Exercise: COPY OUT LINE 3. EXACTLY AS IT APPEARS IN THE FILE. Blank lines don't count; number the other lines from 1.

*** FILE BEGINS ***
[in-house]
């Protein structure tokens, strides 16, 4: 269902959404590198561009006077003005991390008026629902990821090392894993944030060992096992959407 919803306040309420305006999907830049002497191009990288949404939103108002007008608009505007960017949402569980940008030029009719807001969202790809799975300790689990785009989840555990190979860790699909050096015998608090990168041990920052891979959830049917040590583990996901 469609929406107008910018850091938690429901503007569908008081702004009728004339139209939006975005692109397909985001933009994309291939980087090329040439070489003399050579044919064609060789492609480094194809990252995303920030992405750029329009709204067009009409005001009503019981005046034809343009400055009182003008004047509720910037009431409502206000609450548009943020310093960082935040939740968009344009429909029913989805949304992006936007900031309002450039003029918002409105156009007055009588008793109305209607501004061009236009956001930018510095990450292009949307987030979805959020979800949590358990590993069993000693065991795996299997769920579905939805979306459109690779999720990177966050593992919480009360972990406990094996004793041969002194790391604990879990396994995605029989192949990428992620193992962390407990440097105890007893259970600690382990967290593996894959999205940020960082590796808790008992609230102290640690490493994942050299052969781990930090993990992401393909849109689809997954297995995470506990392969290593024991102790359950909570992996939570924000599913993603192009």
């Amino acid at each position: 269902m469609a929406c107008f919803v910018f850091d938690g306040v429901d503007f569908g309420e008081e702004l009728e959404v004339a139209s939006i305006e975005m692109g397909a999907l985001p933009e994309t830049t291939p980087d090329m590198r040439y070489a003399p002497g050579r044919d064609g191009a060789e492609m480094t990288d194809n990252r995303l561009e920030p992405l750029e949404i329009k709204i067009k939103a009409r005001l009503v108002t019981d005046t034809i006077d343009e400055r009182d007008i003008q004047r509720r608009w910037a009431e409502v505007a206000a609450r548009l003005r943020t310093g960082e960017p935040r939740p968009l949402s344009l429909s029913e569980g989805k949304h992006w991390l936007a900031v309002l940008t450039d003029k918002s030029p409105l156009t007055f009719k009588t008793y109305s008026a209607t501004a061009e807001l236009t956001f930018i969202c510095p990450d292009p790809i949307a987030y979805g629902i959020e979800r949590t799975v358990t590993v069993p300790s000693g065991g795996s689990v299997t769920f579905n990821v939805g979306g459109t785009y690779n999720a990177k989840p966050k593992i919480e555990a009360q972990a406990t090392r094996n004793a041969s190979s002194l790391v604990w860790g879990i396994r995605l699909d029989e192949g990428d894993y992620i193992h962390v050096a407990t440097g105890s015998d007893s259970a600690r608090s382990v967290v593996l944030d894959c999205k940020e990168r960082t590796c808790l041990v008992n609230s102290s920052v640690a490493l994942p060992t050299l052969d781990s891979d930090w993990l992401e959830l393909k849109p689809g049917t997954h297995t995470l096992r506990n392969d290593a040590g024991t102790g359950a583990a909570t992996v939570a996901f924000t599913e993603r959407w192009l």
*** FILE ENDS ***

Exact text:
């Amino acid at each position: 269902m469609a929406c107008f919803v910018f850091d938690g306040v429901d503007f569908g309420e008081e702004l009728e959404v004339a139209s939006i305006e975005m692109g397909a999907l985001p933009e994309t830049t291939p980087d090329m590198r040439y070489a003399p002497g050579r044919d064609g191009a060789e492609m480094t990288d194809n990252r995303l561009e920030p992405l750029e949404i329009k709204i067009k939103a009409r005001l009503v108002t019981d005046t034809i006077d343009e400055r009182d007008i003008q004047r509720r608009w910037a009431e409502v505007a206000a609450r548009l003005r943020t310093g960082e960017p935040r939740p968009l949402s344009l429909s029913e569980g989805k949304h992006w991390l936007a900031v309002l940008t450039d003029k918002s030029p409105l156009t007055f009719k009588t008793y109305s008026a209607t501004a061009e807001l236009t956001f930018i969202c510095p990450d292009p790809i949307a987030y979805g629902i959020e979800r949590t799975v358990t590993v069993p300790s000693g065991g795996s689990v299997t769920f579905n990821v939805g979306g459109t785009y690779n999720a990177k989840p966050k593992i919480e555990a009360q972990a406990t090392r094996n004793a041969s190979s002194l790391v604990w860790g879990i396994r995605l699909d029989e192949g990428d894993y992620i193992h962390v050096a407990t440097g105890s015998d007893s259970a600690r608090s382990v967290v593996l944030d894959c999205k940020e990168r960082t590796c808790l041990v008992n609230s102290s920052v640690a490493l994942p060992t050299l052969d781990s891979d930090w993990l992401e959830l393909k849109p689809g049917t997954h297995t995470l096992r506990n392969d290593a040590g024991t102790g359950a583990a909570t992996v939570a996901f924000t599913e993603r959407w192009l």